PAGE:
CBMNET secures major new industrial biotechnology funding

CBMNet secures major new industrial biotechnology funding
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The chemicals industry is a vital component of the world economy that is faced by the need to provide innovative and sustainable solutions to provide the resources required for a growing global population. One approach to a more sustainable chemicals industry is the use of microbial cell factories to produce key chemicals from sustainable feedstocks. However, a major barrier to commercial cell-factory-based chemical production is poor product yield. Often this is caused by intoxication of the cells resulting in sub-optimal performance. To address this problem, a £3 million research project (DeTox) to improve the sustainable production of chemicals and biofuels by microbes has been awarded by the Industrial Biotechnology Catalyst fund to a consortium of scientists led by the Sheffield-based Biotechnology and Biological Sciences Research Council (BBSRC) Crossing Biological Membranes Network in Industrial Biotechnology (CBMNet). Professors Jeffrey Green and David Kelly along with Dr Susan Molyneux-Hodgson at the University of Sheffield are working with colleagues at the Universities of York, Nottingham and Cambridge and five companies (Green Biologics, ReBio, Lucite, CPI and Ingenza), to overcome poor product yields by focussing on how the properties of the bacterial cell membrane can be modified to create more robust cell factories.

DeTox is led by the CBMNet co-director Dr Gavin Thomas (University of York) and has benefited from funding from a CBMNet Business Interaction Voucher (BIV) which generated some of the preliminary data underpinning the DeTox project.

“The BIV was very successful from our point of view as we trialled a new method in our lab, which we took right through to the point where we generated novel data. This then went straight into a grant application.” – Dr Gavin Thomas

“ The DeTox project is an exciting opportunity to improve the efficiency of cell-based chemical production that emerged from the creative discussions within the CBMNet management board and our industrial partners” – Professor Jeffrey Green (CBMNet director)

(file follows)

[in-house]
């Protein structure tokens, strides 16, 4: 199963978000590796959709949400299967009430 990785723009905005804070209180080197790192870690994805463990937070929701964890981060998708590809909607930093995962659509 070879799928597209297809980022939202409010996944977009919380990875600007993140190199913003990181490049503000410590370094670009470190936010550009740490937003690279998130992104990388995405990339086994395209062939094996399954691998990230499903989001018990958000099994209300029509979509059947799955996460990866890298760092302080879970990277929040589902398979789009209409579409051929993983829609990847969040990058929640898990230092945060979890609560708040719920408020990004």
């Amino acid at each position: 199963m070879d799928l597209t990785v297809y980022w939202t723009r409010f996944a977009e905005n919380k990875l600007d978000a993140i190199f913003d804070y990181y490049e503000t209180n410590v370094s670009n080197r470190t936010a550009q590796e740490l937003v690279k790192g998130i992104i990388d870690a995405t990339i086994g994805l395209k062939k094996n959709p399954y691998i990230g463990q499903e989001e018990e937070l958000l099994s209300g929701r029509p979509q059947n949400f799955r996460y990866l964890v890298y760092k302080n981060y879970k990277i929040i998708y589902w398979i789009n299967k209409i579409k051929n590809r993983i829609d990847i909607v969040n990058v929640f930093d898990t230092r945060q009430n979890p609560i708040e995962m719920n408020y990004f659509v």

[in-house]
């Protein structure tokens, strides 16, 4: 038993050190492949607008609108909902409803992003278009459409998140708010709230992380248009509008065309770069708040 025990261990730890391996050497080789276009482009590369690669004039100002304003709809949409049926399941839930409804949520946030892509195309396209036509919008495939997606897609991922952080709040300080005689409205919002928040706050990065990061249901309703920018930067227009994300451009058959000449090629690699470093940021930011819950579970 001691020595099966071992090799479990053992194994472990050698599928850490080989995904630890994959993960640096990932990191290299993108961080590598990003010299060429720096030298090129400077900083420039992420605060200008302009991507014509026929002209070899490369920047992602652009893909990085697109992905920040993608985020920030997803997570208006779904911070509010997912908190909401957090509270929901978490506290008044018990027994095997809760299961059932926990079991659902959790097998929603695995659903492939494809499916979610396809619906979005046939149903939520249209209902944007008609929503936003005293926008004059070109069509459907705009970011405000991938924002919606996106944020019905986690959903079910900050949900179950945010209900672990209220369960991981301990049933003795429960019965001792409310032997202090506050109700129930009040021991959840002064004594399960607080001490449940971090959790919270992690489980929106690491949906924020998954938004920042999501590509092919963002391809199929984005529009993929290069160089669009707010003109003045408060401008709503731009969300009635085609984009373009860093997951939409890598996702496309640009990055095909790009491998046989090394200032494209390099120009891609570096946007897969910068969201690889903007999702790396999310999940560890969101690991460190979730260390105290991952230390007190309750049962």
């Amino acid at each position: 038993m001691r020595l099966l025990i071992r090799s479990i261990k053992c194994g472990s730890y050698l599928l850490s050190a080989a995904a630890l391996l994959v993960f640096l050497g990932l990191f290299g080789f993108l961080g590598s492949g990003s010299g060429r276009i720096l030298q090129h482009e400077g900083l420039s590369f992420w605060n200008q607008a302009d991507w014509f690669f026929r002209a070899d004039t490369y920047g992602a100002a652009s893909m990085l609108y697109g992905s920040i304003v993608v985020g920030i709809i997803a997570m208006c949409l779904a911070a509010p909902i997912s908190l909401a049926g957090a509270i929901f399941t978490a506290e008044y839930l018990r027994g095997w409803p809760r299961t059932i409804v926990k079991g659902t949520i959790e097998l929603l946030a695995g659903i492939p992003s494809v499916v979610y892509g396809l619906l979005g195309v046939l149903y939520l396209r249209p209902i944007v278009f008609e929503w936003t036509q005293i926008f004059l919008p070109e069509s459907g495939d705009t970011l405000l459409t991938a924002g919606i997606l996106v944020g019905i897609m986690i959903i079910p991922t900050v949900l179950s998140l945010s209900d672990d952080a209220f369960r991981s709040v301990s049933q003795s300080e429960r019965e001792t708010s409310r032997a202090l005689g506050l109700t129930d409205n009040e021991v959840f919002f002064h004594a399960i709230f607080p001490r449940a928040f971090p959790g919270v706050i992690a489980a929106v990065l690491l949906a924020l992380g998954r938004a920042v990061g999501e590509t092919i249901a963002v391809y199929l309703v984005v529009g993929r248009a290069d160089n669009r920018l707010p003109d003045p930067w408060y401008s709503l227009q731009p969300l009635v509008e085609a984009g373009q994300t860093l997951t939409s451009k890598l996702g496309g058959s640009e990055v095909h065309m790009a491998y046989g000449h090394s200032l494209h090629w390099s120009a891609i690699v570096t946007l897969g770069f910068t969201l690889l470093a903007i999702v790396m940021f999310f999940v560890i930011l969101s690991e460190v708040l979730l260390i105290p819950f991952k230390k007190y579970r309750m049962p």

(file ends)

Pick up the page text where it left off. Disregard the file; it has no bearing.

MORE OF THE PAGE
Importantly, the project includes a sociological study of collaborative research processes to develop a better understanding of ‘responsible innovation’.

Dr Molyneux-Hodgson, an expert in the social aspects of synthetic biology in the Department of Sociological Studies, said: “The approach of integrating sociological study into a technical scientific project is becoming more common, and it’s an approach that has already been shown to add enormous value to research. We’re very much looking forward to working alongside the scientists and engineers in this important research.”

Dr Preben Krabben, Head of Innovation at Green Biologics commented “Green Biologics are looking forward to working with the academic community over the next five years. It is with great pleasure that the wider UK academic community has recognised Clostridia as an important industrial microbe and hopefully this will lead to a dynamic and vibrant community.”

DeTox is only one of the many achievements of CBMNet. So far it has funded seven Proof-of-Concept grants along with seven Vacation Scholarships (worth over £175,000) and five Business Interaction Vouchers (worth over £50,000). Many of these awards have focused on supporting students and early career researchers to ensure that the biotechnology expertise continues to grow.

“In our first year we have begun to establish an active and engaged community of industrialists and academics. We now need to build on these foundations and promote the importance of an appreciation of the impact that membrane biology can have on industrial biotechnology processes through our project funding streams and meetings.” – Professor Jeffrey Green

CBMNet is always seeking to further strengthen its links with industry so that the expert knowledge of the UK ‘membrane research’ community is translated into improved biotechnological processes. As the network continues to expand, the sum of its collective knowledge will be a significant resource for the UK biotechnology industry to draw upon.

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